2.7.2. Migrating a MySQL Cluster to MySQL Cluster Manager

MySQL Cluster Manager is designed primarily for managing MySQL Cluster deployments that are created by it, rather than introducing it into existing MySQL Cluster instances that are already in use. Currently, there is no integrated functionality for importing an existing MySQL Cluster into MySQL Cluster Manager, and it is not currently possible to perform this task without shutting down and restarting the cluster.

This section outlines a suggested procedure for importing an existing MySQL Cluster manually into MySQL Cluster Manager. It is in many ways similar to creating a new cluster in MySQL Cluster Manager, but differs in how initial configuration of the cluster is carried out. The importation procedure includes the following steps:

Workaround for non-sequential node IDs.  If the node IDs in the existing cluster are not strictly consecutive, beginning with 1, this causes problems when trying to import it into MySQL Cluster Manager because MySQL Cluster Manager's internal representation of the cluster requires them to be. One way to surmount this issue is to insert dummy ndbapi entries into the process hosts list used in the create cluster statement. The following example illustrates how this can be done.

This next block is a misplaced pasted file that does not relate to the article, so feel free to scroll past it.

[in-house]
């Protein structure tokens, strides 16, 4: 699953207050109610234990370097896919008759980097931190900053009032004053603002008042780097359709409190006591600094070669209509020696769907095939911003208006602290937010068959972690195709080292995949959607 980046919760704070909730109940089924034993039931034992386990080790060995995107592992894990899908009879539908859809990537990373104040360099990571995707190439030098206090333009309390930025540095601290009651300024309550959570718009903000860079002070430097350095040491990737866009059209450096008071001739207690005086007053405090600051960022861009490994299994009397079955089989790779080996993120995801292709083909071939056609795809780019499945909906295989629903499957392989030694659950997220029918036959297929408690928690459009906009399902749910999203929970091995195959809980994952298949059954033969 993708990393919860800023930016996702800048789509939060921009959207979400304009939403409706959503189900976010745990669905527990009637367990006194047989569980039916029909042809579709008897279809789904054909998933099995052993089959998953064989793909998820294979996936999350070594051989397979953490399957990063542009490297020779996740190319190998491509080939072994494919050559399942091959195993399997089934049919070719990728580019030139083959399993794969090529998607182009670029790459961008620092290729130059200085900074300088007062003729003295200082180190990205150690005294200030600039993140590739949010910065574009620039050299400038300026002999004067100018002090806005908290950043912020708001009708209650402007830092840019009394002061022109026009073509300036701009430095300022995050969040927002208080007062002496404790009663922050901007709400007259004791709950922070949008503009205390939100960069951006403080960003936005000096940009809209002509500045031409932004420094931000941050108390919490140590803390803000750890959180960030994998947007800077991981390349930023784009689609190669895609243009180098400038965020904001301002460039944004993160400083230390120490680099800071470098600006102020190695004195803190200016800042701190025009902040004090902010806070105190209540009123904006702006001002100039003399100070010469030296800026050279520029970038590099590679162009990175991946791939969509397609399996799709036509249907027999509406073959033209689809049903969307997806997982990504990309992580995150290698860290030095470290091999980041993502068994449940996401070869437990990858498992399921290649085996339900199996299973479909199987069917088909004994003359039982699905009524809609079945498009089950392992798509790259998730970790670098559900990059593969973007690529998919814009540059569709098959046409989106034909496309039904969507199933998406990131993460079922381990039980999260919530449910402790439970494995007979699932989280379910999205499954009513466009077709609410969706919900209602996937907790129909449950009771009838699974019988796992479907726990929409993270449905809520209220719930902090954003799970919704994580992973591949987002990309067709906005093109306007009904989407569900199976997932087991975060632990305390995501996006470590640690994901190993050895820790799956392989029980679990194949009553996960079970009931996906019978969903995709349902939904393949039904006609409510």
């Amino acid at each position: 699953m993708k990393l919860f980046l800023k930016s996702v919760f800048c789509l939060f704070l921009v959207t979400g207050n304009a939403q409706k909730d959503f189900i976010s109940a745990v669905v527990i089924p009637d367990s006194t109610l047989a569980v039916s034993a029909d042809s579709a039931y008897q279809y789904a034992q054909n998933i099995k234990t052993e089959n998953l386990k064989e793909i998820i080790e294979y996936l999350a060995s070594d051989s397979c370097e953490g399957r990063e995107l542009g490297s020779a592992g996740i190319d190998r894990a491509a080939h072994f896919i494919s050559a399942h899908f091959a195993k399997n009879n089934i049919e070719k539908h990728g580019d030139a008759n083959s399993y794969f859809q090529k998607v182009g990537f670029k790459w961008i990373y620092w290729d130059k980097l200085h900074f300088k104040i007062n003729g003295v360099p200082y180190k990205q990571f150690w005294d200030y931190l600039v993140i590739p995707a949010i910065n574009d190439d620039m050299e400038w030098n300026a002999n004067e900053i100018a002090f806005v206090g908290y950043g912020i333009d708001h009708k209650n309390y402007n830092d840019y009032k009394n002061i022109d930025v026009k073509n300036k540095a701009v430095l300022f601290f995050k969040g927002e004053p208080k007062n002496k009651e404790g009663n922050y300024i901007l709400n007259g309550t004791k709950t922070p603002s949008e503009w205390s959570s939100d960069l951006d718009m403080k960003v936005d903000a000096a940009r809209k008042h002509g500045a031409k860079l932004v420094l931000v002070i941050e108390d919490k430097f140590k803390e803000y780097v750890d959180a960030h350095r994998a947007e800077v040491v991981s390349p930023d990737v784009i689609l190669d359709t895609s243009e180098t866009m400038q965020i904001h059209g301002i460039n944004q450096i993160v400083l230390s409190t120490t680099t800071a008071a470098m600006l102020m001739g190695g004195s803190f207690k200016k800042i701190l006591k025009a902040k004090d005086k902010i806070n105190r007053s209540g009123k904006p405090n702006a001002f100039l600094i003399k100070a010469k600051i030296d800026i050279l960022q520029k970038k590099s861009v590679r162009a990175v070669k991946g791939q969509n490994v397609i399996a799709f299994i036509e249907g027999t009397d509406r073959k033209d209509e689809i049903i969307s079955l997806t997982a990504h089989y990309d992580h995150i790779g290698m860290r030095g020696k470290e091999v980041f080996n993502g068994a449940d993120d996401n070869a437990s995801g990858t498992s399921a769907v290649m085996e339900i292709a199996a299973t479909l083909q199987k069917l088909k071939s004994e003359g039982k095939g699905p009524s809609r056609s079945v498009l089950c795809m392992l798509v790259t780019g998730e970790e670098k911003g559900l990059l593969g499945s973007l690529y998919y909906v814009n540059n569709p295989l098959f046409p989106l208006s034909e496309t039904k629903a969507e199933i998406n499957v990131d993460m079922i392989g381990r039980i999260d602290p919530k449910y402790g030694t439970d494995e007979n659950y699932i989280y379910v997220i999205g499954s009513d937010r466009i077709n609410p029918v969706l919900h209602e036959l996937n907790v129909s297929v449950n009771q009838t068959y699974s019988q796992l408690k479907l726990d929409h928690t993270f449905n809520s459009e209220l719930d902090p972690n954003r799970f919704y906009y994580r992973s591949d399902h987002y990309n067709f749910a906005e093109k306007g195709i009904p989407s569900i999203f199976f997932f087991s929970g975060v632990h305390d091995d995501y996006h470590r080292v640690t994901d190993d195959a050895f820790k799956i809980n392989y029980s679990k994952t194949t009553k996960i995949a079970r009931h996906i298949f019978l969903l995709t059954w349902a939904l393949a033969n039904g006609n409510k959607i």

Suppose the original cluster has 8 nodes that use the process types, the node IDs, and hosts shown in the following table:

Process typeNode IDHost
ndb_mgmd2192.168.10.2
ndb_mgmd4192.168.10.4
ndbd5192.168.10.10
ndbd6192.168.10.11
ndbd7192.168.10.10
ndbd8192.168.10.11
mysqld10192.168.10.20
mysqld12192.168.10.21

Assuming that a package named mypackage has already been registered, a cluster named mycluster having the preceding distribution of nodes on hosts can be created in the mcm client like this:

mcm> create cluster -P mypackage -R 
  -> ndb_mgmd@192.168.10.2,ndb_mgmd@192.168.10.4, 
  -> ndbd@192.168.10.10,ndbd@192.168.10.11,  
  -> ndbd@192.168.10.10,ndbd@192.168.10.11, 
  -> mysqld@192.168.10.20,mysqld@192.168.10.21 
  -> mycluster; 

However, the node IDs generated by this statement are the numbers 1, 2, 3, ..., 8. In order to preserve the original numbering, we need to account for the numbers 1, 3, 9, and 11. The following version of the command has been modified such that dummy ndbapi process entries have been inserted into the list of processes on hosts; the extra entries are shown in a contrasting style:

mcm> create cluster -P mypackage -R 
  -> ndbapi@196.168.0.2,ndb_mgmd@192.168.10.2,
  -> ndbapi@196.168.0.4,ndb_mgmd@192.168.10.4, 
  -> ndbd@192.168.10.10,ndbd@192.168.10.10  
  -> ndbd@192.168.10.11,ndbd@192.168.10.11,
  -> ndbapi@196.168.0.11,mysqld@192.168.10.20,
  -> ndbapi@196.168.0.20,mysqld@192.168.10.21 
  -> mycluster; 

Since MySQL Cluster Manager does not expect to execute ndbapi processes itself, the host names used with these dummy items are arbitrary; the only requirement for these is that they are names of hosts belonging to the cluster.